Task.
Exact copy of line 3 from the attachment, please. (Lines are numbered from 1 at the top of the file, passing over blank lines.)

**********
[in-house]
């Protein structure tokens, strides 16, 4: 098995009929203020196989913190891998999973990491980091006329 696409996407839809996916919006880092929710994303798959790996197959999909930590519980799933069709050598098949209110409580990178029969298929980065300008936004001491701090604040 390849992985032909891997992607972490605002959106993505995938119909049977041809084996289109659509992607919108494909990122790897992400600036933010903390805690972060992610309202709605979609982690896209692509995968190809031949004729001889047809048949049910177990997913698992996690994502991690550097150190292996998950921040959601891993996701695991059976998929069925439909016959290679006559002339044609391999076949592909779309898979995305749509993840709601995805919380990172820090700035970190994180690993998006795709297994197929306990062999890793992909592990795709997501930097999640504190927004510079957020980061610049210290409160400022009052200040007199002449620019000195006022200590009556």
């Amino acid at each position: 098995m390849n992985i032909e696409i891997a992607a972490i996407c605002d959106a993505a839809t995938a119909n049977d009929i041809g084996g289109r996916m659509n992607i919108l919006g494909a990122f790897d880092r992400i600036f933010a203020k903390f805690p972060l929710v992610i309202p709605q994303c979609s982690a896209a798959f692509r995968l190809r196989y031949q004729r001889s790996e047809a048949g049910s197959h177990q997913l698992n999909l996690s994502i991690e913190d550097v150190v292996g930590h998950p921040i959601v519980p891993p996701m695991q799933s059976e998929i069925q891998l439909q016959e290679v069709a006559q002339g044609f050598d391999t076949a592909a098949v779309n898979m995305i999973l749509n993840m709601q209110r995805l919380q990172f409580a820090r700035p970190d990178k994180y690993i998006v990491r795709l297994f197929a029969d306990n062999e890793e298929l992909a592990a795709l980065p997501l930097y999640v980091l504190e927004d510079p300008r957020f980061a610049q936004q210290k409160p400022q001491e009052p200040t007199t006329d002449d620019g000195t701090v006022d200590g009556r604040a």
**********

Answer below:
């Amino acid at each position: 098995m390849n992985i032909e696409i891997a992607a972490i996407c605002d959106a993505a839809t995938a119909n049977d009929i041809g084996g289109r996916m659509n992607i919108l919006g494909a990122f790897d880092r992400i600036f933010a203020k903390f805690p972060l929710v992610i309202p709605q994303c979609s982690a896209a798959f692509r995968l190809r196989y031949q004729r001889s790996e047809a048949g049910s197959h177990q997913l698992n999909l996690s994502i991690e913190d550097v150190v292996g930590h998950p921040i959601v519980p891993p996701m695991q799933s059976e998929i069925q891998l439909q016959e290679v069709a006559q002339g044609f050598d391999t076949a592909a098949v779309n898979m995305i999973l749509n993840m709601q209110r995805l919380q990172f409580a820090r700035p970190d990178k994180y690993i998006v990491r795709l297994f197929a029969d306990n062999e890793e298929l992909a592990a795709l980065p997501l930097y999640v980091l504190e927004d510079p300008r957020f980061a610049q936004q210290k409160p400022q001491e009052p200040t007199t006329d002449d620019g000195t701090v006022d200590g009556r604040a």